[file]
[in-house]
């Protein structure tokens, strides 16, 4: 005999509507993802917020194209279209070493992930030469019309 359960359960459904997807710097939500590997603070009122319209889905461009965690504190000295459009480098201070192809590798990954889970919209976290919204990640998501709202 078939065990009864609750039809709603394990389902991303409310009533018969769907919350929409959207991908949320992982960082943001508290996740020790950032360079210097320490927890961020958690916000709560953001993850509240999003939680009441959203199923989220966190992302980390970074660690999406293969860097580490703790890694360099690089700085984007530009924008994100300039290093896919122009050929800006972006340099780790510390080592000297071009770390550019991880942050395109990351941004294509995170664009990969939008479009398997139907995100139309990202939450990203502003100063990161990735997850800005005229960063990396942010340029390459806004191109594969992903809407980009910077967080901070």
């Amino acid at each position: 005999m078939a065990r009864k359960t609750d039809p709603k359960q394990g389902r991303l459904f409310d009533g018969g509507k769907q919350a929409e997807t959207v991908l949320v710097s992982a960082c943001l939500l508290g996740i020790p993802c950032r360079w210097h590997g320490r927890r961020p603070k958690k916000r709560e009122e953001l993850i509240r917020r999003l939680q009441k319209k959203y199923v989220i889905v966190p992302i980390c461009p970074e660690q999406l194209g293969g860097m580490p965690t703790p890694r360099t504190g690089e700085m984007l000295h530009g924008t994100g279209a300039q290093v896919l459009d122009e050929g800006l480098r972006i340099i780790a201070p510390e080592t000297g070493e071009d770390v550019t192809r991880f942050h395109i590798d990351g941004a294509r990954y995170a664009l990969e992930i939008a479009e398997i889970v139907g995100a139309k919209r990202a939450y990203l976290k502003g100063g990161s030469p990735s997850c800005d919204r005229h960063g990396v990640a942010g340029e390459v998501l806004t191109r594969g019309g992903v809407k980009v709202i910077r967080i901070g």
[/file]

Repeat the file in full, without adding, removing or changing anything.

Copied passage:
[in-house]
């Protein structure tokens, strides 16, 4: 005999509507993802917020194209279209070493992930030469019309 359960359960459904997807710097939500590997603070009122319209889905461009965690504190000295459009480098201070192809590798990954889970919209976290919204990640998501709202 078939065990009864609750039809709603394990389902991303409310009533018969769907919350929409959207991908949320992982960082943001508290996740020790950032360079210097320490927890961020958690916000709560953001993850509240999003939680009441959203199923989220966190992302980390970074660690999406293969860097580490703790890694360099690089700085984007530009924008994100300039290093896919122009050929800006972006340099780790510390080592000297071009770390550019991880942050395109990351941004294509995170664009990969939008479009398997139907995100139309990202939450990203502003100063990161990735997850800005005229960063990396942010340029390459806004191109594969992903809407980009910077967080901070």
């Amino acid at each position: 005999m078939a065990r009864k359960t609750d039809p709603k359960q394990g389902r991303l459904f409310d009533g018969g509507k769907q919350a929409e997807t959207v991908l949320v710097s992982a960082c943001l939500l508290g996740i020790p993802c950032r360079w210097h590997g320490r927890r961020p603070k958690k916000r709560e009122e953001l993850i509240r917020r999003l939680q009441k319209k959203y199923v989220i889905v966190p992302i980390c461009p970074e660690q999406l194209g293969g860097m580490p965690t703790p890694r360099t504190g690089e700085m984007l000295h530009g924008t994100g279209a300039q290093v896919l459009d122009e050929g800006l480098r972006i340099i780790a201070p510390e080592t000297g070493e071009d770390v550019t192809r991880f942050h395109i590798d990351g941004a294509r990954y995170a664009l990969e992930i939008a479009e398997i889970v139907g995100a139309k919209r990202a939450y990203l976290k502003g100063g990161s030469p990735s997850c800005d919204r005229h960063g990396v990640a942010g340029e390459v998501l806004t191109r594969g019309g992903v809407k980009v709202i910077r967080i901070g």